Each of Ginsburg’s landmark cases was a steppingstone to changing the Supreme Court’s view on gender discrimination. She explained in the movie RBG that the court at the time was not necessarily aware there was a gender inequality issue. Every case she won was a step forward. Ginsburg took on cases that denied women rights, such as equal pay and benefits. She also took on a case in which a man’s right to his wife’s Social Security income after she passed was denied. This case proved that she was not only against female discrimination but against all sex discrimination. 

On June 14, 1993, President Bill Clinton announced his Supreme Court nomination of Ruth Bader Ginsburg to replace retiring Justice Byron White. She was endorsed unanimously by the Senate Judiciary Committee and confirmed by a full Senate on Aug. 3, 1993, by a vote of 96-3.  

On the court, Ginsburg was known for her active participation in oral arguments and the habit of wearing collars with her judicial robes, some of which expressed a symbolic meaning. Justice Ginsburg’s collar was coined her “dissenting collar.” The dissenting collar silently expressed her disagreement on different matters. Ginsburg attracted the attention of the country with her strong opinions about two cases concerning women’s rights in 2007. One of these was the case of Gonzales v. Carhart that upheld the federal Partial-Birth Abortion Ban Act on a 5–4 vote. According to a Britannica biography about Ginsburg, Ginsburg decried the judgment as “alarming,” expressing the argument that it “cannot be understood as anything other than an effort to chip away at a right [of women to choose to have an abortion] declared repeatedly by this Court.”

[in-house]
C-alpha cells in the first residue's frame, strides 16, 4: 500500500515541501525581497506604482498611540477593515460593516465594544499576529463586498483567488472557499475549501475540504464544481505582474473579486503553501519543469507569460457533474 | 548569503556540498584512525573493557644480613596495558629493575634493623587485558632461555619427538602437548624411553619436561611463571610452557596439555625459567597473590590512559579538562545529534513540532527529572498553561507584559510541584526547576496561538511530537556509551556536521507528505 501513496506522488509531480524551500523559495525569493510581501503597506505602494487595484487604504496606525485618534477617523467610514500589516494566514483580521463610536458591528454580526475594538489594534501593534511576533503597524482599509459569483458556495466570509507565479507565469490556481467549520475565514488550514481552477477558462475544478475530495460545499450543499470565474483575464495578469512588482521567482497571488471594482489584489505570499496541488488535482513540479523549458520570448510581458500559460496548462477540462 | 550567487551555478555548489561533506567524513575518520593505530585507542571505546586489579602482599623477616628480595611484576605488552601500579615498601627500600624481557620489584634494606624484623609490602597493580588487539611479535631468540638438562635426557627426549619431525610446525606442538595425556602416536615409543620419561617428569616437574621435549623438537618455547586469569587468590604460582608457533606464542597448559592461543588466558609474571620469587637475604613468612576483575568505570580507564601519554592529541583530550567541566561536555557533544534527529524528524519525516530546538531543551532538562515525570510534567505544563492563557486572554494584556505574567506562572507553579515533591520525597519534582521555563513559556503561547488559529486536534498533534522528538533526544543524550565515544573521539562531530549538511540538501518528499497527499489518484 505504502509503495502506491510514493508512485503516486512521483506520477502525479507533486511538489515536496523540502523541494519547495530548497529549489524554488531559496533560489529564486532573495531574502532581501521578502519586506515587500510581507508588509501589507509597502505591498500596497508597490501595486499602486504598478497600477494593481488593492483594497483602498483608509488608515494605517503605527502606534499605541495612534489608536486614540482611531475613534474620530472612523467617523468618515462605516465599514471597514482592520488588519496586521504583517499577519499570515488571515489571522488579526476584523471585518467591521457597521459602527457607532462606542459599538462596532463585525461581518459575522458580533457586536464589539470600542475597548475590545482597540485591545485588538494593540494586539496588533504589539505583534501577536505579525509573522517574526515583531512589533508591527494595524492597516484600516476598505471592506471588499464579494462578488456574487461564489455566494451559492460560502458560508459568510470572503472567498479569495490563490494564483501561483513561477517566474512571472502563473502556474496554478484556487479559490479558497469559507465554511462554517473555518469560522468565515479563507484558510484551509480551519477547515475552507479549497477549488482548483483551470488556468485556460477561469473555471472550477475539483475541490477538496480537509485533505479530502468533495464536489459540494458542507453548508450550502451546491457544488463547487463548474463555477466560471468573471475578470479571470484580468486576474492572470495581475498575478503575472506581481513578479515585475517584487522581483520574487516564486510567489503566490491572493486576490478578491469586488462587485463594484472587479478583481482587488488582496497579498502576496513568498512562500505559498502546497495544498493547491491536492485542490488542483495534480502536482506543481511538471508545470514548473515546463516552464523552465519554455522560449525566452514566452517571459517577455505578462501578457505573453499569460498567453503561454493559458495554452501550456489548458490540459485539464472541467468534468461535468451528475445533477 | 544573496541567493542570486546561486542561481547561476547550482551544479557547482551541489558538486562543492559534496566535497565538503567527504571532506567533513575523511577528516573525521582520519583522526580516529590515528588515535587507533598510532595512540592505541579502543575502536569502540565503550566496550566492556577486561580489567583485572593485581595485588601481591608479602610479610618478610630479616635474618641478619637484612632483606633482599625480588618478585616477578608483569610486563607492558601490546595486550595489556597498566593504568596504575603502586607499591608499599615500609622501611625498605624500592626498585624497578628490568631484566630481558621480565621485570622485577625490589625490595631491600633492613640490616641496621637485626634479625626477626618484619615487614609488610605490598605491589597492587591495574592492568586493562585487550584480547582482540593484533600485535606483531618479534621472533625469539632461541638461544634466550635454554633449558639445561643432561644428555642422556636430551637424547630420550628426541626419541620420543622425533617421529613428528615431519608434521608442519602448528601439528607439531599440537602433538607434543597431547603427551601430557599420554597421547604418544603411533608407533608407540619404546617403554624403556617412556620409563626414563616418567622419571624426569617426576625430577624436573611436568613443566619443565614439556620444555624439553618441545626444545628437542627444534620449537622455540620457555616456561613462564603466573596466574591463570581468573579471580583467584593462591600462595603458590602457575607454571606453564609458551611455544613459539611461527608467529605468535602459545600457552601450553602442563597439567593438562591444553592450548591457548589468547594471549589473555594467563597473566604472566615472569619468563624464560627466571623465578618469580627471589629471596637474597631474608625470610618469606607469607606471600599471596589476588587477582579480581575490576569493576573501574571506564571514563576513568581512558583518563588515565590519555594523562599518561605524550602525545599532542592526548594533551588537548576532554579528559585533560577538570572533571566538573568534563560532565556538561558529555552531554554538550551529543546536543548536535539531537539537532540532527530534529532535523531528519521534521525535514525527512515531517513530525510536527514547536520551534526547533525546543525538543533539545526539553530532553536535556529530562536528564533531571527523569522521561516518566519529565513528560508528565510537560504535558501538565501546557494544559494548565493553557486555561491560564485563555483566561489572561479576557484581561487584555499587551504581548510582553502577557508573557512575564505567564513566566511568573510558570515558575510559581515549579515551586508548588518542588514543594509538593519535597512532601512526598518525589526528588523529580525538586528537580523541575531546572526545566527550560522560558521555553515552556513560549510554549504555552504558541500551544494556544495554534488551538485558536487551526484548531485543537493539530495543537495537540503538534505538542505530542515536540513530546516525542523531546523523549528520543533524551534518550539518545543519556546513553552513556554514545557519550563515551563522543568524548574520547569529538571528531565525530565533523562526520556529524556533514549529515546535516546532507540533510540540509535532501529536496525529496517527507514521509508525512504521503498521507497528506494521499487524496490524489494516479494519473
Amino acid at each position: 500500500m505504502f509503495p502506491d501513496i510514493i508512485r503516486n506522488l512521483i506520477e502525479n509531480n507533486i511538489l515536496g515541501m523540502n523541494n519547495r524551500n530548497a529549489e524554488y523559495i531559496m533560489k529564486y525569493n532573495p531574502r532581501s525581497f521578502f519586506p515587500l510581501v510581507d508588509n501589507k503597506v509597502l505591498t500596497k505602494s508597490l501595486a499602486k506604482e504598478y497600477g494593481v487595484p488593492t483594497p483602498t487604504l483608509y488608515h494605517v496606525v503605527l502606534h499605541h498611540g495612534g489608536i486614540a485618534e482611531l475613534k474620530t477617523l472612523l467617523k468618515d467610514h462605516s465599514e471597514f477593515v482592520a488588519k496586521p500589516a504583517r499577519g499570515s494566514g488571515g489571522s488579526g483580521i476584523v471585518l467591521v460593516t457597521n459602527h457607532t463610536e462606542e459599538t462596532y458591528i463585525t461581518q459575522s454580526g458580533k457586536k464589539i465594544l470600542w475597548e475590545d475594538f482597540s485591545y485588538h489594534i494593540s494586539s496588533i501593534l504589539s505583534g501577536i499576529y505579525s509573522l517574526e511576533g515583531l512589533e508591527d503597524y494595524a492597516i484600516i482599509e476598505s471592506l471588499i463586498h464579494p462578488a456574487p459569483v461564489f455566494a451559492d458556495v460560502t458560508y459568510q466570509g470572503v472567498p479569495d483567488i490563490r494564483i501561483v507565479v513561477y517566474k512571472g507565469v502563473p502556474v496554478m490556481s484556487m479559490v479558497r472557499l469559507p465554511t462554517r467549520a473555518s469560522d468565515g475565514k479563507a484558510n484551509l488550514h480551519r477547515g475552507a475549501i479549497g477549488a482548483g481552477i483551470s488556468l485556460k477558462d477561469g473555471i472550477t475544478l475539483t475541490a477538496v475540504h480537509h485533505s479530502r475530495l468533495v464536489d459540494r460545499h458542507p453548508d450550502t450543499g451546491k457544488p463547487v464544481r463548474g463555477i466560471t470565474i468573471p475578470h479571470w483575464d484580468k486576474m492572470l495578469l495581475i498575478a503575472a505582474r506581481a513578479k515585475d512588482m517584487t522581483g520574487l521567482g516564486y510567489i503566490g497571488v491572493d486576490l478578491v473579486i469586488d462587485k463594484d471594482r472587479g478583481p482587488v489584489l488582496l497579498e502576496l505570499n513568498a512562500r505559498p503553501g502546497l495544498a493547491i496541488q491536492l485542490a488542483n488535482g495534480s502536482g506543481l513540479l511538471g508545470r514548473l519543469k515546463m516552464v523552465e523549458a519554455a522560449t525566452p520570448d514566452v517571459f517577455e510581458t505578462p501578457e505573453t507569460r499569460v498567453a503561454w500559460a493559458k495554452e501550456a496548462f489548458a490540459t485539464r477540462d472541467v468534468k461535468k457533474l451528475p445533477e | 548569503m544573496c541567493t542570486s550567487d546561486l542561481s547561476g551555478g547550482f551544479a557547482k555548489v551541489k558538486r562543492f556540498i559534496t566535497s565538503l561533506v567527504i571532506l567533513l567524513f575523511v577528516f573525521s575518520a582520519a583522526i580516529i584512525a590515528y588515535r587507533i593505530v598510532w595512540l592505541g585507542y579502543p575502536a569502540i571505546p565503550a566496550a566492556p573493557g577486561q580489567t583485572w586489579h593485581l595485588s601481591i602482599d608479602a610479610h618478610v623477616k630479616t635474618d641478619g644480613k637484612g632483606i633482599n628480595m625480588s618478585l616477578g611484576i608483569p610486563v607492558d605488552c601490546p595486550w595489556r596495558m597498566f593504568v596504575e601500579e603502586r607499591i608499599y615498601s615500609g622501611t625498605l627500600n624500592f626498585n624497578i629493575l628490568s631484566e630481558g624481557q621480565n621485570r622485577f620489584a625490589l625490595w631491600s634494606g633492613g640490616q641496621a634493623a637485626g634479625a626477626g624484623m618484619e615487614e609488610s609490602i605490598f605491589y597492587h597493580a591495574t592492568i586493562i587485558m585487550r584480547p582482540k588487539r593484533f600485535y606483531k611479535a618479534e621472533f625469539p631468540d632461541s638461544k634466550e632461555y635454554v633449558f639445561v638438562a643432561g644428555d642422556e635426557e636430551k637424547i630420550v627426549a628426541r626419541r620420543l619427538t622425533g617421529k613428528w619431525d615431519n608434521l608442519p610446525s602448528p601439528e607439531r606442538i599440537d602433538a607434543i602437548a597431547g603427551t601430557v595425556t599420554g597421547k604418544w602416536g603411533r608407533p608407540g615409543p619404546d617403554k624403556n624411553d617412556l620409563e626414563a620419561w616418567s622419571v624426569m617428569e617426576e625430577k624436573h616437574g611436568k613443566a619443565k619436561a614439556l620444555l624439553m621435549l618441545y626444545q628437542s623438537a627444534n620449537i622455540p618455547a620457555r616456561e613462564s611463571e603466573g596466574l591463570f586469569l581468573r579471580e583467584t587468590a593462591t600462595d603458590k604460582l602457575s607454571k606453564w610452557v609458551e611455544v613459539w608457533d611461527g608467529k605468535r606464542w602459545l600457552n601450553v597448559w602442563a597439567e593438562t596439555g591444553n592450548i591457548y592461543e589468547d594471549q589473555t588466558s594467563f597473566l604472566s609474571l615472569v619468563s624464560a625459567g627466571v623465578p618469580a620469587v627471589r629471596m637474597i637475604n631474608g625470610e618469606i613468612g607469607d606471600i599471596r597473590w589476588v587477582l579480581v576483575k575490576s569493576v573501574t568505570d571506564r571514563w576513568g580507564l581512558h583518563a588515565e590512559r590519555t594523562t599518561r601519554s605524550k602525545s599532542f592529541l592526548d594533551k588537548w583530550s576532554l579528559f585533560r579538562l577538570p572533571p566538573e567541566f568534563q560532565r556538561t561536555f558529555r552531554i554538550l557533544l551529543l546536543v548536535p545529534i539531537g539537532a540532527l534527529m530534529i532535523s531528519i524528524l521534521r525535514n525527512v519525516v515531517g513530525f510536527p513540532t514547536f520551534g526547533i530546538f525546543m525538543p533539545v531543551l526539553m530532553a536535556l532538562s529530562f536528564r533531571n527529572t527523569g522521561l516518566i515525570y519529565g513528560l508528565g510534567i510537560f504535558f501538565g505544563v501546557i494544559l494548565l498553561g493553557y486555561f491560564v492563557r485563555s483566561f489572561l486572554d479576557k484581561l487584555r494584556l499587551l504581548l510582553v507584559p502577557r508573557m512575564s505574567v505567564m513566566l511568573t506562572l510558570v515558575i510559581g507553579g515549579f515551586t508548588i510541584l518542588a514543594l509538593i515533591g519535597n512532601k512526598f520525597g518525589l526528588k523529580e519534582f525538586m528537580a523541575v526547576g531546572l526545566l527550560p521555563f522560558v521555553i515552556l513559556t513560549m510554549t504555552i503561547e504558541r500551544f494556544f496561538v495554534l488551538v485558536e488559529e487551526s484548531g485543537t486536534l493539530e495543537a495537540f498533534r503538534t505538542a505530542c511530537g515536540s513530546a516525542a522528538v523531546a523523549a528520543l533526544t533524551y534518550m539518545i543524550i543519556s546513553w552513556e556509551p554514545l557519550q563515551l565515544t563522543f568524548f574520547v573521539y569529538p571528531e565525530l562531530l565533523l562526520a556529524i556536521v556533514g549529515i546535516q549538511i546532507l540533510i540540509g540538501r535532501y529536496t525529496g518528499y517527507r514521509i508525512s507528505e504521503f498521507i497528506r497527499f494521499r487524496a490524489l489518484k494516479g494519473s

Justice Ginsburg was a pioneer throughout the entirety of her career and was nicknamed the Notorious R.B.G., after the rapper, the Notorious B.I.G. She received this nickname after her dissent in the case Shelby County v. Holder, a case that called into question the constitutionality of sections of the Voting Rights Act.

Ginsburg served as a role model to young women everywhere. Junior Victoria Martorano has been inspired by Ginsburg and is hoping to pursue a career in Forensic Science and Criminal Justice: “RBG is one of the reasons I want to enter into the criminal justice field in the future. She paved the way for all women to be taken seriously in the field of law. It truly saddened me to hear of her passing.” Not only young girls, but women of all ages, look up to Ginsburg. Senior Library Clerk Jane Paladino commented, “I remember the day Ginsburg was appointed to the Supreme Court. It was a victory for all women in the U.S.” Junior Amelia Pollicino shared her feelings about Ginsburg’s legacy in the Supreme Court: “I was really heartbroken when I heard the news about Judge Ginsburg’s passing. The amount of good she has done for women in this country remains untouched. Her seat will really never be replaced.” 

Ginsburg faced judgment throughout her career both because she was a woman and because she fought for radical ideals (women’s rights). It is because of her outspokenness and progressive values that she became a hero to women everywhere. Ginsburg fought for the rights for every woman to have the opportunities to be successful for future years to come.